The secret to giving things away though is to give away little bite-sized pieces of information, in a way that doesn’t take you too much time. Don’t get stuck in giving away lots of consultancy or products, that’s not the best use of your time or money.

 

So that’s my top 5 tips on getting over sales-phobia – what are yours?
I’d love to find out in the comments below, and I always read and reply.

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15 Comments
  1. Freelancer says

    Very effective, imo. I haven’t thought of keeping 2 different products. Very stupid of me, as in the real life market, where I work, it seems to be a nessecity.

    1. Tam says

      Yes – that 2 products thing made a HUGE difference to me in my business (and to my mindset about sales!).

  2. ZeeShan Afzal says

    Very Nice Article and Specially, I loved ” Follow-up, Follow-up”
    keep it up.

    1. Tam says

      Following up is so SO key. It’s really the line between success and failure when it comes to sales.

  3. […] shares 5 great ideas  for taking the pain out of making sales in her new article  for Women […]

  4. Sophie says

    Great article. I am a sales-phobic myself. I started wit the “reframing” concept; indeed, my style of selling is to develop the relationship to the point that people will call me when they ave a problem in my field. I really like the idea of selling in stage (for example, starting by exchanging people’s business cards at a networking events). It feels much more achievable and takes a lot of pressure off! Thanks.

    1. Tamsin Fox-Davies says

      Hi Sophie,

      Maybe we should form a support group!? 😉

      I love that your contacts ‘think of you first’ when they have a need in your field. I think that shows you are really living and breathing your work.

      Take care,

      Tx

  5. Karen Haller says

    Great article Tamsin. I especially like your selling in stages. I like the phrase when it comes to selling that it’s better to be farmer than an hunter.

    It’s about building relationships and trust. When you feel they can solve your pain then you are more likely to buy from them.

    1. Tamsin Fox-Davies says

      As a vegetarian, the farming Vs hunting idea really appeals to me.

      Love your comment!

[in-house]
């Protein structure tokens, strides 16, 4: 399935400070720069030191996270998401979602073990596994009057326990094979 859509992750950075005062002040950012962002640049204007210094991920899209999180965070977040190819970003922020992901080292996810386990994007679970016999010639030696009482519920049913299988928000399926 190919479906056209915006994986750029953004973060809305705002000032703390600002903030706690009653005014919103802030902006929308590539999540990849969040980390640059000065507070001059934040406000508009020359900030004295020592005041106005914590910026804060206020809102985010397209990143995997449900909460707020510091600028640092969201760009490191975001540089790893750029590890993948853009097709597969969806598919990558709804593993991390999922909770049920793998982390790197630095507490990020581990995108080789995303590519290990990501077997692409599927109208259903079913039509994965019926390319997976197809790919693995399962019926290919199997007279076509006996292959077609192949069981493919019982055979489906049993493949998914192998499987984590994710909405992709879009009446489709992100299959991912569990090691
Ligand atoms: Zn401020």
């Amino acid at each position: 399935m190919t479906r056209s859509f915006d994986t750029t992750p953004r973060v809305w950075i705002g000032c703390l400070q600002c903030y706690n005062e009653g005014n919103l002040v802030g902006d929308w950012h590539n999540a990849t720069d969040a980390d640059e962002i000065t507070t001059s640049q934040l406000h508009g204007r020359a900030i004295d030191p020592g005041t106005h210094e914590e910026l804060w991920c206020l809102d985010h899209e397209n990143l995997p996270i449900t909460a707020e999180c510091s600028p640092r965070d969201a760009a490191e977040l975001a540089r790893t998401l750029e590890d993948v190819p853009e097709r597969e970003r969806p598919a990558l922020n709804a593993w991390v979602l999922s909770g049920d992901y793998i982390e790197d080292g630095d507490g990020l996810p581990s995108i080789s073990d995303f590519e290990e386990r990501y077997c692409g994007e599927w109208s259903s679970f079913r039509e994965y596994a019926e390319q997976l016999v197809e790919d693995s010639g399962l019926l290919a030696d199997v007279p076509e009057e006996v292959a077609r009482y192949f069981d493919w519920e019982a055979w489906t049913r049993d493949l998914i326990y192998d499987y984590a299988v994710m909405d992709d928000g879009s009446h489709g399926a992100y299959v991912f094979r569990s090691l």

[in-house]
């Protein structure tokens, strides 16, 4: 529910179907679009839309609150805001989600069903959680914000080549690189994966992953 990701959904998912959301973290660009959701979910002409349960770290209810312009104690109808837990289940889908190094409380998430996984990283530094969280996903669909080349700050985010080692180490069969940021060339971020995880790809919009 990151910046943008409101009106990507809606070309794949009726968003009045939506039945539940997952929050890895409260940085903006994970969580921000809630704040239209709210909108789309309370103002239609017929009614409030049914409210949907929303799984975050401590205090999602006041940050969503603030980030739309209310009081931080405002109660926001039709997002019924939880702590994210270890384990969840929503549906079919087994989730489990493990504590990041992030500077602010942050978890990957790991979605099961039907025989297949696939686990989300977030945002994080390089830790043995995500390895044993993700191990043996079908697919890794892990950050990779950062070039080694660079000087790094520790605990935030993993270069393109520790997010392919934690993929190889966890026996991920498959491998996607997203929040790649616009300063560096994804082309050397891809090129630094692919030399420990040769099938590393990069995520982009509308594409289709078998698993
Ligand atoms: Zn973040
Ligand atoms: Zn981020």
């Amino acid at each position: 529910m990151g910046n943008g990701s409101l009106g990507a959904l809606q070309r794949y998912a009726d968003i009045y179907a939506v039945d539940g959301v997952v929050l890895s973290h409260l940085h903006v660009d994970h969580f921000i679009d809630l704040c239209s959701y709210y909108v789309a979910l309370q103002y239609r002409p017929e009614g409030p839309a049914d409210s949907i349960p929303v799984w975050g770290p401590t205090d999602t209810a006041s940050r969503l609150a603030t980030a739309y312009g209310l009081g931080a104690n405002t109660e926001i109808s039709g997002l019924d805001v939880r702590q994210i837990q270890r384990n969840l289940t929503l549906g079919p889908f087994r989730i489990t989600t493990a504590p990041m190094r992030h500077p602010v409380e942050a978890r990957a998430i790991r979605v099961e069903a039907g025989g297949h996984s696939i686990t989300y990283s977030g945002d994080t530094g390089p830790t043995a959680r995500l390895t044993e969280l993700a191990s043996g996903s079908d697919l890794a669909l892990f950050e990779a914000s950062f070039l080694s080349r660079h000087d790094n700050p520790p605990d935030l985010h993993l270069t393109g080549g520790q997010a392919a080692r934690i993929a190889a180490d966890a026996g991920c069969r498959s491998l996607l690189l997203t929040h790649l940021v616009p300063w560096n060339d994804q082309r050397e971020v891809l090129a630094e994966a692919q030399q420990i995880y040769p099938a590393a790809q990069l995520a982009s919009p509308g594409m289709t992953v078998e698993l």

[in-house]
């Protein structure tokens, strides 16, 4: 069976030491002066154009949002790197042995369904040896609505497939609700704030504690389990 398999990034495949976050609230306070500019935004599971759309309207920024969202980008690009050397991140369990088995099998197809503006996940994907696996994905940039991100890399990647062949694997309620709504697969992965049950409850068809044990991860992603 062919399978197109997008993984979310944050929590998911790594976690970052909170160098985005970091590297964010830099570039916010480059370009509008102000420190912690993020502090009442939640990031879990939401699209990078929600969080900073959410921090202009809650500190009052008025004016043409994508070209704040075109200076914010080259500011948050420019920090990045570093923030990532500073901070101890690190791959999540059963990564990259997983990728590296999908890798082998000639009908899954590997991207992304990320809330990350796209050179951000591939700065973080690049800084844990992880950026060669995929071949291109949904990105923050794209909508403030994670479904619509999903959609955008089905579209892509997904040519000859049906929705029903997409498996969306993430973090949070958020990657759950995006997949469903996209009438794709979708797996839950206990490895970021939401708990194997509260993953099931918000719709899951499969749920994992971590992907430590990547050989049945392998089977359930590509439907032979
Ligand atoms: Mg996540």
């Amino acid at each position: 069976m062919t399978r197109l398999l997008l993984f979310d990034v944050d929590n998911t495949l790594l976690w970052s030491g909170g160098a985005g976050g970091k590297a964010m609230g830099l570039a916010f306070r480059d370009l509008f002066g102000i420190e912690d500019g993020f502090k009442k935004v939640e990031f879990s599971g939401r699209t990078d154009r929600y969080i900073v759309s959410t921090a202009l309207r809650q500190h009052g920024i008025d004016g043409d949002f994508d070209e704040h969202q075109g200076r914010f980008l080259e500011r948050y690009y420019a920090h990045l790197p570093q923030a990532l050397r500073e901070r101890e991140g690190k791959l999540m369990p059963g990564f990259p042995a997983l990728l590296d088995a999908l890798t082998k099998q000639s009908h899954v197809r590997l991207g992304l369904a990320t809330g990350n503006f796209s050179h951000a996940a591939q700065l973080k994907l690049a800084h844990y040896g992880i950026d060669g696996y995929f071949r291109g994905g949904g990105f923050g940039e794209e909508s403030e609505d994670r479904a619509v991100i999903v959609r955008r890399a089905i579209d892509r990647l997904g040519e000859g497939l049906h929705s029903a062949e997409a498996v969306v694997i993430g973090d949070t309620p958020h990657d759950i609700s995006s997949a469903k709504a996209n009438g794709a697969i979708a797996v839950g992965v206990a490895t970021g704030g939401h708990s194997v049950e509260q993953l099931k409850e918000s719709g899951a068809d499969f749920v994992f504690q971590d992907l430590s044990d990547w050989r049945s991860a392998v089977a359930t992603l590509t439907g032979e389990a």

Tx

  6. Wendy Kerr says

    Great article – and I love the reframe and selling in stages.
    I talk about the Know – Like – Trust then BUY model of marketing, and if you think of the sales process as a natural continuation of this, it helps take the fear away, as your prospect, ideally, will be warmed up and ready to convert!

    1. Tamsin Fox-Davies says

      Absolutely Wendy – the trust factor is so important, and has to be developed in order to sell.

      Of course, depending on what your product/service does, and how much it costs, you might need a little bit of trust or a lot. It’s important to know your clients’ trust threshold so you can tailor your sales process appropriately.

  7. Darshana says

    Gr8 article Tamsin !
    I love heading the sales team in LyncMeUp.com as I wake up everyday knowing there is a business out there which needs our help to spread the word about their product/service and doesn’t have upfront cash for it..
    Your article resonates with my ideas around sales.. there’s a give an take in all relationships.. its the key to sales is to do it with your heart, enjoy the process and see how you can constantly add value to others..you’ve summed it well ..

    1. Tamsin Fox-Davies says

      Thank you Darshana.

      I love your phrase ‘do it with your heart’ – it’s always going to be the best way!

      tx

  8. Keren Lerner says

    This is so true, Tamsin, and thanks for putting it down so clearly. In fact, people who are formally trained “sales people” aren’t really as good at sales as we folks who own and are in love with our businesses, are totally committed to giving the best service ever, and 100% sure that our service and advice will help improve our clients lives! I know who I would rather buy from.

    1. Tamsin Fox-Davies says

      You’re right Keren – I love working with people who really love their products/services, as they really do take better care of their customers (i.e. Me!).

      tx